I took up the sport (It is not really a martial art) a year ago and I don't think I have ever done anything better in terms of sporting activity. It requires physical stamina, strength, flexibility, control and power. Even if you don't have these to start with, you will soon pick them up and just continue to get better and better. It really is addictive. I used to get very heated at times, but as soon as I was able to release my agression on a bag, I don't think I have ever been more relaxed! Honstly, for all those of you out there thinking that it is an agressive sport where you get injured and beaten up, its so not like that. I have yet to pick up an injury, and I have even done a bout of full contact, fighting with both males and females. Basically, you can choose where you want to go with it. Semi contact, points, full contact, light continuos, or no fighting at all. For those not interested in competing, the fitness gains are immense alone. You have just got to try it before you can dismis it - you will become addicted!!
Kickboxing is a modern martial sport that combines the hand techniques of western boxing with the kicks of the asian martial arts. There are various styles of kickboxing like Freestyle,American and my favourite muay thai which originated from thailand.This martial art offers great physical fitness and excellent body conditioning. Muay thai or thai boxing is renowned for its simplicity and practicality with moves like roundhouse kicks,elbow strikes, knee thrusts and basic boxing-style punches.Although muay thai is primarily practiced as a ring sport in thailand it has numerous self-defence purposes. I have found kickboxing one of the easyest martial arts to learn,although this might not be for everyone,i suggest you try it and see. A good traditional gym is hard to find, one of the best I have come across has got to be K STAR gym in birmingham. Or try reading martial arts magazines like 'martial arts illustrated' or 'combat' you should be able to find a gym near you. A film to see has got to be kickboxer starring jean claude van dam who is a standard kickboxer.The bad guy in the film Tom Po shows just how good this style can be.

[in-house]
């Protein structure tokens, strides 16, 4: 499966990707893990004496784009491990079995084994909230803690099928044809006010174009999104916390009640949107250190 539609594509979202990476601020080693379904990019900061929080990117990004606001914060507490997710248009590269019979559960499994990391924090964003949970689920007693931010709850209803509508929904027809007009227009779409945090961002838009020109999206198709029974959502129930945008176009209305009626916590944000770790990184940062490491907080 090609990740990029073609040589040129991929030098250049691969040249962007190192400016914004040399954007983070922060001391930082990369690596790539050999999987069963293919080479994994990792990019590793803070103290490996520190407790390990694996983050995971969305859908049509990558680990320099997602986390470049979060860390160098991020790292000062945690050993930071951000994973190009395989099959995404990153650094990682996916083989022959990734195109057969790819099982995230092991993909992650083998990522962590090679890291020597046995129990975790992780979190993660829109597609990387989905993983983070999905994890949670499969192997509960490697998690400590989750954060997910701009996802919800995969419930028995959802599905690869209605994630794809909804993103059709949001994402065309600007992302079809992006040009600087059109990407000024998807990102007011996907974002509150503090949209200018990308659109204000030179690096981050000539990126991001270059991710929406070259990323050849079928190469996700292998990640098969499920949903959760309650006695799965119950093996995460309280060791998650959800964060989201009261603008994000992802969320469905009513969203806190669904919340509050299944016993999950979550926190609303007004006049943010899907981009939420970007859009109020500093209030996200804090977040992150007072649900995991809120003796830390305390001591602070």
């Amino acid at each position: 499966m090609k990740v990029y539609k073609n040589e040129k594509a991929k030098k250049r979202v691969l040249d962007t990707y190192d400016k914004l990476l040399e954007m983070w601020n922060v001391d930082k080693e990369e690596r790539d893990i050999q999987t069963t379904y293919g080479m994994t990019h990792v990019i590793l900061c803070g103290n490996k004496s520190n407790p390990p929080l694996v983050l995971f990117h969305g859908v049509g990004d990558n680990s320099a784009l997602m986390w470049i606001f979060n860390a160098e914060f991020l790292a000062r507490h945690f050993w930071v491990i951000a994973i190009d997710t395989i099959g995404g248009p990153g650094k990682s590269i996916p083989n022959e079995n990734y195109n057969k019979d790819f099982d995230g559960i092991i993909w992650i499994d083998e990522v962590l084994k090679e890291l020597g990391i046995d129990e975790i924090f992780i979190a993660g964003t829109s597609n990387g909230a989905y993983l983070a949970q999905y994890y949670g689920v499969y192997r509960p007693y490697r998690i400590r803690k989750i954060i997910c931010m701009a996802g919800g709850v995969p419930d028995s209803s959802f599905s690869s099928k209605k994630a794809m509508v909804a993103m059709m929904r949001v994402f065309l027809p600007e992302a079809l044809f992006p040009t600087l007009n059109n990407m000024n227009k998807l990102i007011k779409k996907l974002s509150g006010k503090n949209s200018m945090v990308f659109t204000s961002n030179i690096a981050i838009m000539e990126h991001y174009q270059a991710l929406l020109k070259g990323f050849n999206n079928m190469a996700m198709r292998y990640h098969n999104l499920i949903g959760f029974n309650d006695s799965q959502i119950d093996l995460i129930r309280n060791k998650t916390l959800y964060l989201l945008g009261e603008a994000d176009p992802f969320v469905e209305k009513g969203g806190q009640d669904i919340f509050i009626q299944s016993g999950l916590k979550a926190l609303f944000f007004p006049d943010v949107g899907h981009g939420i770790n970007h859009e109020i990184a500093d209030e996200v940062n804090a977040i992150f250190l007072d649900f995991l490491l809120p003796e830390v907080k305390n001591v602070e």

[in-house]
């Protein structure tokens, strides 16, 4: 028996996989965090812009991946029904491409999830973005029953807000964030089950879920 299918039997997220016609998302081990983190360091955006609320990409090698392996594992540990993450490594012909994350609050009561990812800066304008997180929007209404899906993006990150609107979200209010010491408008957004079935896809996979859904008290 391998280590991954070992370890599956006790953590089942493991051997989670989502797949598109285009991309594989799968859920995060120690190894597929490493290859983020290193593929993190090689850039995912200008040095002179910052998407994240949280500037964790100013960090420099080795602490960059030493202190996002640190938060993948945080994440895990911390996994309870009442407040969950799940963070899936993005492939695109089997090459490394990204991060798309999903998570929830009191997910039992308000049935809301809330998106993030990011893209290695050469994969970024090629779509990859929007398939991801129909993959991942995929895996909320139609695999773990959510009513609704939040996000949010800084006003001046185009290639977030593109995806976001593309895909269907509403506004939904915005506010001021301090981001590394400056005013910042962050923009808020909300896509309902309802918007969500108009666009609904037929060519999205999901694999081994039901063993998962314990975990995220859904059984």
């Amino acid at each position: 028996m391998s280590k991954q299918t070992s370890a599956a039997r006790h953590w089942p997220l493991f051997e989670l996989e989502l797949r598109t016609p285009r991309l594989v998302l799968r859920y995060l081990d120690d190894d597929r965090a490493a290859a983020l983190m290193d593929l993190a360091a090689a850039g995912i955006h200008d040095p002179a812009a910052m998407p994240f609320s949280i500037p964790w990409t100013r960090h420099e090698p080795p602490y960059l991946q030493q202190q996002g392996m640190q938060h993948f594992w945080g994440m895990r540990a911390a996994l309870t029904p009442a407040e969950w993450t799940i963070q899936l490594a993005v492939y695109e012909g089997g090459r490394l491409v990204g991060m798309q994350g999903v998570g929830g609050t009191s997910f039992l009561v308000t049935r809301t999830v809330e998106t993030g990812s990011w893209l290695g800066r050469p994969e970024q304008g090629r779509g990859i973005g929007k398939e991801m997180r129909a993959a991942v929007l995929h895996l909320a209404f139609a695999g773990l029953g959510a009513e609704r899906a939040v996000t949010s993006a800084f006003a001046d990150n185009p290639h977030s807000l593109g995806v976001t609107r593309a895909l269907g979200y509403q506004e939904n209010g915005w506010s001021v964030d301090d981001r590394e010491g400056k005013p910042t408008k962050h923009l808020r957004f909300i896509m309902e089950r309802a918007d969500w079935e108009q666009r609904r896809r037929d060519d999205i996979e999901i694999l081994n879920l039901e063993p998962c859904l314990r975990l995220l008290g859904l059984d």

Kickboxing is probably the BEST sport i have ever done. The style of kickboxing that i do (Korean Kcickboxing as used by the korean millitary) is a mixture of most of the martial art around. It is closesly related to tai kwondo, karate, judo, boxing, and tae bo. Kickboxing can be a violent sport depending oon which route you would like to take, you can choose to go up throught the belts or you can choose to do sparing and tournaments which is the more violent of the two depending on what competition it is. I am doing both at the moment and it can be difficult at times. There is a range of bealts from white up to black as normally and depending on what club depends how the bealts work.(i.e. white, oragne, yellow... etc). It is one of the best ways to learn to look after yourself, obtaining disapling and self control. You can kickbox for just £2 a session but if you would like to take the sport furtherthe prices can rise, for instance my licence is £20, a grading costs £20, my suit was £32, my sparing gear was £76. Total := £148 but this price does include sparing gear which is not needed to kickbox just to spar and do competitions.
Kickboxing refers to sport-fighting using kicks and punches and sometimes throws and bows representing a certain martial art or can be practiced for general fitness, or as a full-contact sport. In the full contact version of the sport the male boxers are bare chested, barefoot and wear boxing trunks. The female boxers sometimes wear a tank top and shorts. Kickboxing is sometimes practiced as an independent style, but in many cases kickboxing is just an event and set of rules of by which martial artists of other styles may compete openly. Typically kickboxing in many competitions is a standing fight sport and does not allow continuation of the fight once the fight has reached the ground, however some styles may still train in this component for example; sanshou especially in the military and police and so must be adapted for kickboxing tournaments as well as many Japanese martial arts. Kickboxing can be attributed to K series of fighting styles. There are different rules for different kinds of kick-boxing. One can start at any age, but until 18 years old, a helmet is strongly recommended.